With advisers continually having to be on their toes to protect themselves and their clients from the growing threat of cyber crime, writes Tom Ellis, strong cyber-security measures are now a financial services essential
Half a billion records have been lost around the world as a result of data breaches, the Financial Conduct Authority (FCA) warned delegates at last year's FT Cyber Security Summit, while 430 million new malware variants were discovered in 2015 alone.
By themselves, such numbers would be enough to make most people a bit queasy about their digital security but - as the regulator's then director of specialist supervision and current acting chief operating officer Nausicaa Delfas also told the Summit - at the time of making her speech last September, there had already been 75 cyber-attacks on financial firms in 2016. In comparison, there were just 27 in the whole of 2015 and a mere five in 2014.
To add to any growing 'cyberchondria' you might now be experiencing, this time last year, using the 31 January self-assessment deadline as cover for their fraud, a group of cyber-criminals had the audacity to break into HM Revenue & Customs' online tax returns in an attempt to steal £100m of taxpayer's money.
And, if they can target the taxman, they can certainly target the investments and pensions of your clients.
Still, rather than sitting in fear and seeing the internet as a cloud-based no-go area with a cyber-mugger lurking in every shadow, you can harness its power to help protect your clients and add extra levels of security to your business.
Financial planning firm Capital Asset Management, for example, this month revealed it had invested in the cybersecurity system FailSafe - a purpose-built, cloud-based document-sharing proposition to help financial firms and their clients share sensitive information securely.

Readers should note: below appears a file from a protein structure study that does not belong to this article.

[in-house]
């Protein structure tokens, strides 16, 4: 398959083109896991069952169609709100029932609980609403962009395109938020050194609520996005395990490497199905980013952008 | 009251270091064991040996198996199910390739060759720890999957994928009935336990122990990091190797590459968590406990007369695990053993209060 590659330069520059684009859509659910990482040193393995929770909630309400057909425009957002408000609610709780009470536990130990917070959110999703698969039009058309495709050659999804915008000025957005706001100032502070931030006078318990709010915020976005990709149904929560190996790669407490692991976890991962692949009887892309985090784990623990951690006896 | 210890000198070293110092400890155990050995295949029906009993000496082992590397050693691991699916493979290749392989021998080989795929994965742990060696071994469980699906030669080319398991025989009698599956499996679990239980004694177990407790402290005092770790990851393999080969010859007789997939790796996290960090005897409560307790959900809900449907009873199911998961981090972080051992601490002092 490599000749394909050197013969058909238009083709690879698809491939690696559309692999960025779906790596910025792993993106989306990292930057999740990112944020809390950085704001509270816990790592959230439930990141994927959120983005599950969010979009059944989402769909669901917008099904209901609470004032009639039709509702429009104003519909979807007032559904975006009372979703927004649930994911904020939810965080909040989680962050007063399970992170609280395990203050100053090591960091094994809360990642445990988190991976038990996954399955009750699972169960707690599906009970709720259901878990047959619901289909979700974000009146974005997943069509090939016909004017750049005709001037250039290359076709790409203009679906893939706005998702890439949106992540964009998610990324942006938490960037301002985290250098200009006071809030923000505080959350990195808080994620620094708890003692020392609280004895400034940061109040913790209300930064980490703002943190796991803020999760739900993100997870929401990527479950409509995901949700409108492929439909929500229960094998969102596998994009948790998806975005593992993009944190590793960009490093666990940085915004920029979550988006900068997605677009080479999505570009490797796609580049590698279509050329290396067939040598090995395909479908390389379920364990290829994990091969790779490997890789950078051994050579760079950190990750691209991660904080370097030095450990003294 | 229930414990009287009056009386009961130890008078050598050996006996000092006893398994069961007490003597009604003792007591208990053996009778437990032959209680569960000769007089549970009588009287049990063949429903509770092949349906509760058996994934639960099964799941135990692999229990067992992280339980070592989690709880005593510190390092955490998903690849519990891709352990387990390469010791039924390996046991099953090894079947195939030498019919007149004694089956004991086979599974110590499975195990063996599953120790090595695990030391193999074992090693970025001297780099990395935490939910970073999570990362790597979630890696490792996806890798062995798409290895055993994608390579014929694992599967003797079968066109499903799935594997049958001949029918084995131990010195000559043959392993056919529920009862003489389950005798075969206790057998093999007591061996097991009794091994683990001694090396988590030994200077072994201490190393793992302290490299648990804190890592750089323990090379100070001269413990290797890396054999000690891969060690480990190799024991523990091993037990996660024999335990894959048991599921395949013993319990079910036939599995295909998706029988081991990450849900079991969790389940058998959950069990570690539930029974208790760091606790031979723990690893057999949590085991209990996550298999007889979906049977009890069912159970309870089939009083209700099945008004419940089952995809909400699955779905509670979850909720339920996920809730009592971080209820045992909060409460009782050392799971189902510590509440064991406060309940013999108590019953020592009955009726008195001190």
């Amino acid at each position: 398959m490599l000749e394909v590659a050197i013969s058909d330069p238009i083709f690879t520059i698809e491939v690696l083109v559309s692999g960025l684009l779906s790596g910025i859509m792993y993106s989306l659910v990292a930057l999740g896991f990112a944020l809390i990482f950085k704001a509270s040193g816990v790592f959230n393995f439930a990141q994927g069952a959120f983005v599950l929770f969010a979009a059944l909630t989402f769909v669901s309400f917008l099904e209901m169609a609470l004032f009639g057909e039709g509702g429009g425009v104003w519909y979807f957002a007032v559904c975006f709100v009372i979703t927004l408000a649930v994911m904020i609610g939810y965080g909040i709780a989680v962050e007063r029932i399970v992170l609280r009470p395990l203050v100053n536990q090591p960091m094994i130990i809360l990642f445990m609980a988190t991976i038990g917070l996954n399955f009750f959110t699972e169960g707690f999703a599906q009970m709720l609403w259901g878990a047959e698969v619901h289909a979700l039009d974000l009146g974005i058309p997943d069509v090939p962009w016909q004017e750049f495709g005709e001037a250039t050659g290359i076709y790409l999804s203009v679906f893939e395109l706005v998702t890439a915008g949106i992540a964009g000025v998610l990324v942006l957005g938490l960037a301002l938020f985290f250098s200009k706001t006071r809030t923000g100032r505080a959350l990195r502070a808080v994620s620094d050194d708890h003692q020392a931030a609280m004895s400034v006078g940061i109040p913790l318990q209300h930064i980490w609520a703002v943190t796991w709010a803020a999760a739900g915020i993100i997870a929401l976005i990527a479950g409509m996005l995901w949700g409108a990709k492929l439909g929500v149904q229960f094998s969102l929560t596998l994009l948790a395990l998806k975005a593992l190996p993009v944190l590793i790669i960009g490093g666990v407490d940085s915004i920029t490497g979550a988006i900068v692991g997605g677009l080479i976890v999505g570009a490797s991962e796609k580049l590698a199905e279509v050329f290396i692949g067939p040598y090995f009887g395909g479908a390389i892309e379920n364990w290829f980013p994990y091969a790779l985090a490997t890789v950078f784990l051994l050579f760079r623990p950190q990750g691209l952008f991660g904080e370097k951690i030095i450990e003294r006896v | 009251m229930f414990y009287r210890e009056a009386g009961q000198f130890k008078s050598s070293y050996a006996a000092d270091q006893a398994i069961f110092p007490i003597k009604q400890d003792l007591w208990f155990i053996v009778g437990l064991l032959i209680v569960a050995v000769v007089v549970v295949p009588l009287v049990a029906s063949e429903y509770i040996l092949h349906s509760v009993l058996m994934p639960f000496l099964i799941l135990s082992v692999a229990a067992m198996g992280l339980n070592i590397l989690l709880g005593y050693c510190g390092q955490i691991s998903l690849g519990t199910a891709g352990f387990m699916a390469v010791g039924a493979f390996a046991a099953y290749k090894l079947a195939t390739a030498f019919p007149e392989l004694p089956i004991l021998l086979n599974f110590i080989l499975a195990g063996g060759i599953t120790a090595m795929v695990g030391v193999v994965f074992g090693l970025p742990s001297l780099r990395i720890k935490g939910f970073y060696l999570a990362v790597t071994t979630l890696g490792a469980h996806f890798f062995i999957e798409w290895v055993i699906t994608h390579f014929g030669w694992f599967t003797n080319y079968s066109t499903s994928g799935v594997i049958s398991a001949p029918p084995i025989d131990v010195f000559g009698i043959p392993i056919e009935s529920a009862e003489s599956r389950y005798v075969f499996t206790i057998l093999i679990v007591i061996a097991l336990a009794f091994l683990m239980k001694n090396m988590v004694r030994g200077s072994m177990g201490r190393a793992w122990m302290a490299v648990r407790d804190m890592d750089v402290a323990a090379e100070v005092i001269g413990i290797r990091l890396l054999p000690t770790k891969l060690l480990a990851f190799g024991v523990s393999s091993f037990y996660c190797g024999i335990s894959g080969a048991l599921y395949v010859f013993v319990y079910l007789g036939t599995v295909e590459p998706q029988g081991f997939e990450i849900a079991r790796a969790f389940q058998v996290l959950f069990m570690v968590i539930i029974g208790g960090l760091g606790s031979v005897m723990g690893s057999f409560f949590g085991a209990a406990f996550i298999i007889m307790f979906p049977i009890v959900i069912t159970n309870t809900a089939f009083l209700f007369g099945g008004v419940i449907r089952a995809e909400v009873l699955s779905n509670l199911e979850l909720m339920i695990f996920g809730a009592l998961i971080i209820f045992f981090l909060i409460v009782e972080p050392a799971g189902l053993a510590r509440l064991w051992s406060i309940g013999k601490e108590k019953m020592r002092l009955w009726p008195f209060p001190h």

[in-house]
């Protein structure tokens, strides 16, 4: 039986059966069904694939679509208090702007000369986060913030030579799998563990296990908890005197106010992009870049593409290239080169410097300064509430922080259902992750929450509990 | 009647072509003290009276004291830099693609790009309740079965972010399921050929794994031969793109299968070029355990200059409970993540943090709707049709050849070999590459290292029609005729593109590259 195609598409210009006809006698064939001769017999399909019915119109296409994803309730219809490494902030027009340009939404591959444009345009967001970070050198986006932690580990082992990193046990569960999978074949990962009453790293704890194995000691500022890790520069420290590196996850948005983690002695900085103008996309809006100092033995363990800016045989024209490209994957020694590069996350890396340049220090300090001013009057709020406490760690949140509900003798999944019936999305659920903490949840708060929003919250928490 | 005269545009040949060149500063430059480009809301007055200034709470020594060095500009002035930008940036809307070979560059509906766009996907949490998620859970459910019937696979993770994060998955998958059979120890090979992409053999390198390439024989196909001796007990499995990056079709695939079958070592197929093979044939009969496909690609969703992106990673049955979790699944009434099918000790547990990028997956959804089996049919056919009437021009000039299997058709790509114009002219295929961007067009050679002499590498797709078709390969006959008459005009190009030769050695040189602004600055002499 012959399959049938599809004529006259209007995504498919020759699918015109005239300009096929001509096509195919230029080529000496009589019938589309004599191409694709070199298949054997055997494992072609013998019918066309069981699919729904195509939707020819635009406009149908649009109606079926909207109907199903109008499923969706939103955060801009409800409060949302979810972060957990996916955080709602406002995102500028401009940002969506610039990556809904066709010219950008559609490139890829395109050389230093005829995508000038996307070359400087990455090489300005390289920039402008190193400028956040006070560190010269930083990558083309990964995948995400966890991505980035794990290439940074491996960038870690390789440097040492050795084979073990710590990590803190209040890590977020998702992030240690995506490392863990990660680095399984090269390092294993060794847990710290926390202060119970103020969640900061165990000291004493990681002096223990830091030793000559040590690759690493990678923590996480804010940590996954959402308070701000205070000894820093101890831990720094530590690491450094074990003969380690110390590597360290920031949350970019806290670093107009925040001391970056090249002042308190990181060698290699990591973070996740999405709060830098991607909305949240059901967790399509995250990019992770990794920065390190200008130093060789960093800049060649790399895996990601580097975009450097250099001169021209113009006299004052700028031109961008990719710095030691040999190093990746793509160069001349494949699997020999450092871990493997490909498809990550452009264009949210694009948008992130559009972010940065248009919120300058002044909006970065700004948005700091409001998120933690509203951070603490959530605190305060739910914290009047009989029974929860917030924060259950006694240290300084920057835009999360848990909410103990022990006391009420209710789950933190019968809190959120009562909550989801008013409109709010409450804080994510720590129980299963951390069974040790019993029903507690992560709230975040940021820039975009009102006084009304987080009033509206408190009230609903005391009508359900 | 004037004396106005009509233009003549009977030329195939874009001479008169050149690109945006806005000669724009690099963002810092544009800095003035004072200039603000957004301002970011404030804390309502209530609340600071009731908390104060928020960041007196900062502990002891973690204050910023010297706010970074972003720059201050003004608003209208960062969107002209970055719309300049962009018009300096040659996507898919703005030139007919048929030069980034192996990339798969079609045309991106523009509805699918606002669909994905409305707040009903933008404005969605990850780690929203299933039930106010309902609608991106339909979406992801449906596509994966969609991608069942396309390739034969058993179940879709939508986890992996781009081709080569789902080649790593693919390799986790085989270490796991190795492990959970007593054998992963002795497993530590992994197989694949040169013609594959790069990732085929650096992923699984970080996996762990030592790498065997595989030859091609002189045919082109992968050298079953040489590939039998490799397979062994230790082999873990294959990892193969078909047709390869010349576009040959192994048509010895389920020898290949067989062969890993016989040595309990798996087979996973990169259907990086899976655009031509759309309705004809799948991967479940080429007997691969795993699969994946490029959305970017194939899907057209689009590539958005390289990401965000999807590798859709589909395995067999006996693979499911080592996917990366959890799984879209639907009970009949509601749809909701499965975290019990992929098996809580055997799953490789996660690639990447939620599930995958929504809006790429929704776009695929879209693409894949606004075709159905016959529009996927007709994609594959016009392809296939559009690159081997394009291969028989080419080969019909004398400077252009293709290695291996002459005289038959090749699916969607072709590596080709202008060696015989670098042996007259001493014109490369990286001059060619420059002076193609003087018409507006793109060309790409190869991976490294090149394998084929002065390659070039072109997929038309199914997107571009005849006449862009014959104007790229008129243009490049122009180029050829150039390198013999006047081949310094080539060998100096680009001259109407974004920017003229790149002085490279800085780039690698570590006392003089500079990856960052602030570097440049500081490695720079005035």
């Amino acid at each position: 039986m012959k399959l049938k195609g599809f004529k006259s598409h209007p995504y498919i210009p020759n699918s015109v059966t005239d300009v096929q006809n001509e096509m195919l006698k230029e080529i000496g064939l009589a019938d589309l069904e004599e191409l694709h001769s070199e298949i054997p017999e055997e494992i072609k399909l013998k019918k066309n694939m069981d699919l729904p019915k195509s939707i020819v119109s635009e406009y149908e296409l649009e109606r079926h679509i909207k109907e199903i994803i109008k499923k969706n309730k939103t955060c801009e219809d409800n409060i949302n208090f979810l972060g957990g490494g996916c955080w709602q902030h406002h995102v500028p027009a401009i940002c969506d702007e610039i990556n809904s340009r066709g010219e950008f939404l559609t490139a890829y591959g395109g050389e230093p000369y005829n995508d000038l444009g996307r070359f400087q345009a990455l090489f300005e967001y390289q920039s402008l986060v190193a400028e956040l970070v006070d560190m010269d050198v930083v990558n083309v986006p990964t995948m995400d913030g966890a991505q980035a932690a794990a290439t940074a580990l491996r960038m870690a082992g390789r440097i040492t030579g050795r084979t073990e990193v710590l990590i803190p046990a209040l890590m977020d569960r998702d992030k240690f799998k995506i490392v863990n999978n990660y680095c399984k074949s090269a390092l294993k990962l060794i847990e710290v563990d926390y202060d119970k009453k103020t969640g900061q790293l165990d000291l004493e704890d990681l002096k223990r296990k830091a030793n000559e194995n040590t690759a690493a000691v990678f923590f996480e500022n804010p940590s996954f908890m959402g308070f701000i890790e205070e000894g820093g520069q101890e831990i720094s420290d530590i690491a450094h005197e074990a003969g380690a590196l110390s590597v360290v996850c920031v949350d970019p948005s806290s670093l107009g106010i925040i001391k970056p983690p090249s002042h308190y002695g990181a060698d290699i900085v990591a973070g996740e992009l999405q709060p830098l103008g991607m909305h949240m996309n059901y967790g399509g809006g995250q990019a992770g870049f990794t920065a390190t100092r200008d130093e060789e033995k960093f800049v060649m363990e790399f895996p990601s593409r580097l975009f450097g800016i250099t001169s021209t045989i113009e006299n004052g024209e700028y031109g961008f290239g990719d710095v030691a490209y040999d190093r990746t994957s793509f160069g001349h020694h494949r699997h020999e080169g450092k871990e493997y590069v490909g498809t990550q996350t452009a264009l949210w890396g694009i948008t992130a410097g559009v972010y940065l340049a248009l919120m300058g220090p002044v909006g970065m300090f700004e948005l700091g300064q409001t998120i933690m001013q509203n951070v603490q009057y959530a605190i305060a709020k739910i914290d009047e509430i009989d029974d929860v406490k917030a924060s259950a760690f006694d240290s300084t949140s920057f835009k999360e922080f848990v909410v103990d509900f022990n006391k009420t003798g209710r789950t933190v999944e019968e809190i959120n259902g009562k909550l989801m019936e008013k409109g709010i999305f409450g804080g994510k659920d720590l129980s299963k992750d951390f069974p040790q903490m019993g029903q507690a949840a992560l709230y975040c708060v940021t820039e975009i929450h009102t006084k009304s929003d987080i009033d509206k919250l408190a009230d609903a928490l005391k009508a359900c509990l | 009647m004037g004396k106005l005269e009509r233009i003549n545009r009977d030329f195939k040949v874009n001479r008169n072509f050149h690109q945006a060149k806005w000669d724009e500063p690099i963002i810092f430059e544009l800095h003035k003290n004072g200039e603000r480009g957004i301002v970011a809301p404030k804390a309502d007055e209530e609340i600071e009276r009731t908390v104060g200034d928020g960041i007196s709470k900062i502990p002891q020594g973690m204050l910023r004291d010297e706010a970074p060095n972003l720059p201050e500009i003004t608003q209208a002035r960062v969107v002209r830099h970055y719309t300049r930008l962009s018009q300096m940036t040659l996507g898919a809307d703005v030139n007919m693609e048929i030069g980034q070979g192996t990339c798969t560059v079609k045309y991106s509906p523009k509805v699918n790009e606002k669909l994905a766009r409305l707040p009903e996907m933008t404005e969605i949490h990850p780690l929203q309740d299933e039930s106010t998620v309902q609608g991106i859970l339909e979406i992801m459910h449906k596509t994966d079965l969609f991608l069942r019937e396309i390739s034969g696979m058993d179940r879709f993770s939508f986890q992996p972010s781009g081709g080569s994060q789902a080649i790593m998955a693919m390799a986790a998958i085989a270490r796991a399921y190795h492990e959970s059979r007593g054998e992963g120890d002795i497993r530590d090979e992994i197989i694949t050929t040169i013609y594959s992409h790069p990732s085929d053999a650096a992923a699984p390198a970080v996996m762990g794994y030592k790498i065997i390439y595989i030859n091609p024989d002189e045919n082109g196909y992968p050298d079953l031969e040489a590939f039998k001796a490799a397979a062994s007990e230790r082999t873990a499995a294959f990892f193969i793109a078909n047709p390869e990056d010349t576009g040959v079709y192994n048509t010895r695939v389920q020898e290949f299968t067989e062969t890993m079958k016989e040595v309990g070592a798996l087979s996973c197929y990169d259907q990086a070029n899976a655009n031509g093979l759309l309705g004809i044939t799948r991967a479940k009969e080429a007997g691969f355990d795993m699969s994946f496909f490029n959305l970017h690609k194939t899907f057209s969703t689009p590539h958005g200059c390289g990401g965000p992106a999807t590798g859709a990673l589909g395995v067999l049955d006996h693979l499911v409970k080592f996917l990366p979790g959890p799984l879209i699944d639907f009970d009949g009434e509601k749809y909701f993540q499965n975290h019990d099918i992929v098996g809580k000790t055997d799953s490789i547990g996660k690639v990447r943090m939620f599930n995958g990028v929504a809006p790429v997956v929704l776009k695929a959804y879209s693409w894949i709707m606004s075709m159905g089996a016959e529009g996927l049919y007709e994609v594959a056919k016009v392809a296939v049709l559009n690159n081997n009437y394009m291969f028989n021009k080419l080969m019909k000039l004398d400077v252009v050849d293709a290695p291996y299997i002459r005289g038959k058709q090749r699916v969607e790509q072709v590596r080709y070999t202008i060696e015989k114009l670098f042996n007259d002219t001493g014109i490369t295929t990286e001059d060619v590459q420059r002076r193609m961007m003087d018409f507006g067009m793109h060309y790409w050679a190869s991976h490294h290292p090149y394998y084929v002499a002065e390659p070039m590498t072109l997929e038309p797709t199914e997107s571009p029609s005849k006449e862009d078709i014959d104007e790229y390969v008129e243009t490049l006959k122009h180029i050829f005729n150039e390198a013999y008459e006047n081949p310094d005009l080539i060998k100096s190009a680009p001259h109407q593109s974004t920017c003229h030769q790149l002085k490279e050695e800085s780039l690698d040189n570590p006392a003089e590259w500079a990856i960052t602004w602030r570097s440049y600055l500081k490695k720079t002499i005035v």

"Over the past few years we've reported several incidents to the police," says Capital director Don Frasier. And while the firm did not have any breaches that passed the "first level of security", he adds, Capital has now deemed both emails and the postal system have become too unreliable for the sending of vital client information and documents.
"We have had few attempts," Frasier continues. "But they have tended to be obvious emails from ‘clients' asking for some money, when a quick follow-up telephone call to said client found they had asked for nothing of the sort. There had been criminal activity on the accounts - it does exist.
"We have also previously had 'intercept' incidents, where we have had client reports undelivered, from us to them, and we have had important documents, from clients to us, lost in the post."
Although Frasier and the firm are happy with the FailSafe service, he admits it was neither cheap nor easy to find and procure the right technology to protect the firm and its clients.
"It certainly took us the best part of a year to do all the associated due diligence," he says. "It wasn't cheap in time and the service we bought isn't cheap in money - but we see this as an investment going forward and we would happily recommend it to other firms."
Writing in his regular Professional Adviser column last year, IRESS executive general manager Mark Loosmore said detecting attacks was becoming harder. "Many hackers will use tactics that are - on the surface at least - deliberately simple but are in fact specifically designed to lure individuals within a company," he said. These simple tactics really can catch firms out.
By the same token, however, the FCA's Delfas pointed out that simple steps can be very effective in protecting against cyber-attacks. At the Cyber Security Summit, she explained most attacks were caused by "basic failings" that can be traced back to issues such as poor perimeter defences, unpatched or end-of-life systems, or "just a plain lack of security awareness" at a firm.
Delfas said the FCA now expected good governance from firms and for their 'security culture' to be driven from the top down, adding: "We strongly encourage firms to evolve and instil within themselves a holistic ‘security culture' - covering not just technology, but people and processes too."
Technology is continually becoming cleverer and more complex - and the same goes for cyber-criminals. Whether it is simply becoming more aware as a firm, taking small, culture-changing steps, or beginning a search to upgrade security and document-sharing systems, a business can always do more to protect itself and its clients from the growing threat of cyber crime.
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